Monday, 22 February 2010
Too much beef
What am I going to do with my Boeuf Bourguignon?
Last week I was over the border in France, and came across a special offer of "collier de boeuf". Special offers are always good for weekend cooking, so I grabbed two packs (normally I'll pick up three, but for some reason I stuck to two- a good thing, as it turned out!)- which then sat in the fridge for the rest of the week, which wasn't necessarily a good thing.
Nor did it turn out a bad thing, fortunately, but I really should have been more careful. Having to throw it all out would have got me very cross with myself! I so try not to waste food...
I meant to cook it on Saturday, whilst I was cooking my fish pie, but as I was also roasting a chicken for Greta (who has discovered that she really likes chicken, to the extent of stuffing herself with it with both hands), I didn't quite get around to managing a third dish.
I had to put it off to Sunday- which was the beginning of what I think caused the problem.
I was alone through Sunday lunchtime, so I started assembling. I cut the collier into slightly smaller pieces, and browned each one in a frying pan, taking my time and not over-crowding the pan. I still had a problem towards the end with too much moisture in the pan, but that was remedied by removing my very soggy paper filter/lid, and replacing it with a fresh one. I should remember to do that sooner!
In the meantime, I chopped four sweet potatoes (the orange-fleshed ones) into large chunks, and added those to two large onions, in reasonably thick slices then cut into four, all of which I tossed into my Staub casserole on top of two packs of lard fume, which I'd cut into very thick lardons. I put the lid on, turned the heat on low so the fat from the bacon would start to melt before anything burned, and got on with searing the beef. Every so often, I opened the casserole and gave it all a good stir around.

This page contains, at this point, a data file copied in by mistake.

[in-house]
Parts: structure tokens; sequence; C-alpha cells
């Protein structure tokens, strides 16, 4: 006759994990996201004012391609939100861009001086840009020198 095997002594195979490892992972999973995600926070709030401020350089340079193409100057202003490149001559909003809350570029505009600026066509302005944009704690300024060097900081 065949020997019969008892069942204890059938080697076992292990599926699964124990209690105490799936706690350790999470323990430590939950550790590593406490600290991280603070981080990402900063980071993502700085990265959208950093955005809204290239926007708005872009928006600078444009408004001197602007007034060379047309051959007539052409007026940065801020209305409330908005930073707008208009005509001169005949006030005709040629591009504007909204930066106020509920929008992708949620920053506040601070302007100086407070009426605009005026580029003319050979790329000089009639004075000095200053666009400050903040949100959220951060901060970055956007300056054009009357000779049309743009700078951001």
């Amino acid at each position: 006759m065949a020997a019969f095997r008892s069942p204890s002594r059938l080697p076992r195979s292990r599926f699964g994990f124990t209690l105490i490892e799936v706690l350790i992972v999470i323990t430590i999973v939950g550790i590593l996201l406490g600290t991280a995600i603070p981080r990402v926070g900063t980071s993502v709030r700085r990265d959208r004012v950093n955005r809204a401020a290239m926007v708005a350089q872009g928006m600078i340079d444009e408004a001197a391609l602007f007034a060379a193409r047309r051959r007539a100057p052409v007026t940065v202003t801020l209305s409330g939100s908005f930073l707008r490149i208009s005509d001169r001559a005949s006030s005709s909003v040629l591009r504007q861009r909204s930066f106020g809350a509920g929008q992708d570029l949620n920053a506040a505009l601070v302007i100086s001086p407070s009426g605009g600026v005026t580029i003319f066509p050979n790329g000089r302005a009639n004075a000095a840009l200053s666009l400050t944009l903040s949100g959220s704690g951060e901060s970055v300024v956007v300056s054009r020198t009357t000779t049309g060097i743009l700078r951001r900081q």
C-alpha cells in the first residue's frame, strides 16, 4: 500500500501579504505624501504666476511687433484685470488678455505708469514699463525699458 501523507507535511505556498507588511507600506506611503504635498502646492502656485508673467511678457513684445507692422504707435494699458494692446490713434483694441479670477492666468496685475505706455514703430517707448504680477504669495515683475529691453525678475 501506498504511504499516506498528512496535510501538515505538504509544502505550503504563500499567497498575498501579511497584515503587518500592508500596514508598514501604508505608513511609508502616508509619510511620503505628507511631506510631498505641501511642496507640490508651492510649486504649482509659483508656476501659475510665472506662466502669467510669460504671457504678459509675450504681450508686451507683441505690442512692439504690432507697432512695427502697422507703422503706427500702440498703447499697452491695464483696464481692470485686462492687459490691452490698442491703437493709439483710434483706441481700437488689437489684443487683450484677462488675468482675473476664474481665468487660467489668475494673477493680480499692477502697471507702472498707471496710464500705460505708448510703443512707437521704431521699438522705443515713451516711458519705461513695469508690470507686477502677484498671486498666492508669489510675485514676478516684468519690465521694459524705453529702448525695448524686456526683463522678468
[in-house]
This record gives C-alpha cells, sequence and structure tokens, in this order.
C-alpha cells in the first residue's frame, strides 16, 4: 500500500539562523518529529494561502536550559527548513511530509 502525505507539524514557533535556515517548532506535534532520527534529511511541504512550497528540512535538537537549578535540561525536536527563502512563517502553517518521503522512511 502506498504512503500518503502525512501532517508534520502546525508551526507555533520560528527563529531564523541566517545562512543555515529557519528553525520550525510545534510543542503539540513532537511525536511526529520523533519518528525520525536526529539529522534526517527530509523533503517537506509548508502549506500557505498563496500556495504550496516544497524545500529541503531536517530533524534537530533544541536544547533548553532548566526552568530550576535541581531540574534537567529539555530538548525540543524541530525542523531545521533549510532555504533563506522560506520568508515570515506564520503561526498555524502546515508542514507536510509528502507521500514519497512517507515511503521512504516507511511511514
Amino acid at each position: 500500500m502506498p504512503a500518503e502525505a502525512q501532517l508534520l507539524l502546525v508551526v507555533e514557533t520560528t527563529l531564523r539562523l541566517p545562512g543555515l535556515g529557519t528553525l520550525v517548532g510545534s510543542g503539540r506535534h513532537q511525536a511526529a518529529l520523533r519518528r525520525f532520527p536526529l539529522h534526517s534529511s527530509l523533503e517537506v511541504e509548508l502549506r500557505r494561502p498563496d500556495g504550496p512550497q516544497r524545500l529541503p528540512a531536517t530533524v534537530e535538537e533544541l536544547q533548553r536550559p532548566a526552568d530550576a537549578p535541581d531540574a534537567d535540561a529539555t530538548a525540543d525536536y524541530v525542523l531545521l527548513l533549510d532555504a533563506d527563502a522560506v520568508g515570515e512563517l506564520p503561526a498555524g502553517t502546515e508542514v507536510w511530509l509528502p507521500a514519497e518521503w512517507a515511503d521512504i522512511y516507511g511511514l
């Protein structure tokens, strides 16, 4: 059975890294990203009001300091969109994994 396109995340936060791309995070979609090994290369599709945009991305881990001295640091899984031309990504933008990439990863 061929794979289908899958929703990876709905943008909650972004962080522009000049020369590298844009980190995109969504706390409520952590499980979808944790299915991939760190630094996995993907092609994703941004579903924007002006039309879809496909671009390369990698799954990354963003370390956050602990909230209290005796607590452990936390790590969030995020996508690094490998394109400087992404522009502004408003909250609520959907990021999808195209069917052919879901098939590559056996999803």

When all my beef was browned and my vegetables were soft, I added thyme, oregano, and freshly ground black-green-pink pepper to the casserole, after which I tipped in the meat, deglazed my frying-pan with some water and added that... and then poured a bottle of red wine on top. As this didn't quite cover the meat, I added some water.
I put the casserole on to simmer- and then realised the time! Resulting in me turning it all off and almost running out of the door to catch a train.
I was out late that evening, but when I got back I turned the heat on and simmered it for about two and a half hours before I went to bed, leaving instructions for Peter to turn it off when he came to bed. I suspect he left it on for about another half hour.
The next morning I turned it on again, and it simmered for another three hours.
Peter was supposed to have some for his dinner (I was out for mine, enjoying a minestrone which I really must try to recreate), but he got caught up in feeding Greta, at the end of which he wasn't hungry. Nevertheless, he'd turned it on again, so it cooked some more! I tasted a bit when I came in- and the meat itself is fine, the problem is the sauce, which is pretty uninteresting.
This morning I spooned a large quantity of fat from the top (and should do it again this evening- it is very fatty). However, I'm wondering what to do with it now. Peter isn't around tonight. Greta, as I've mentioned, is currently fixated on chicken (and she's eating much better these days, so I'm really not going to complain! She now eats Weetabix for breakfast, as well as the occasional pain au chocolat, and I can even convince her to swallow some apple sauce now and again. As long as it's in a tube, of course, and not hand-made!), so she won't be eating any.
Me- I'm on a diet. There was a bit too much Christmas this year- we had three!
The freezer is the obvious solution, but although I know that I will freeze half of it, I'd like to do something to improve it first.
- strain the meat and remaining vegetable pulp from the sauce, thicken the sauce by simmering it down and probably with the addition of a bit of Maizena, re-combine the two. It would work, but I think that there might still be a very one-dimensional flavour to the sauce. Something else is required, and I'm not quite sure what. Some serious spices, I suspect!
- strain the meat from the sauce, shred it, freeze some of it, use the rest to make a pasta sauce. Or just use the rest to flavour a few dishes over the next few days.
- give up on the sauce, and just serve the meat with fresh vegetables and plenty of mustard.
- use the strained sauce as a base for a soup, with plenty of fresh vegetables in it and no meat. I'd really have to do some serious de-greasing first, though.
Update a few days later: next time I make something like this, I think I'm going to adapt the last trick to this post from FoodJunta, namely "set two or three slices of French bread, crusts removed and spread with whole grain mustard, on top of the stew. Over the two hours of simmering the bread flotilla sinks and dissolves, thickening the stew, and leaving behind the sharp taste of mustard." I like the idea of this.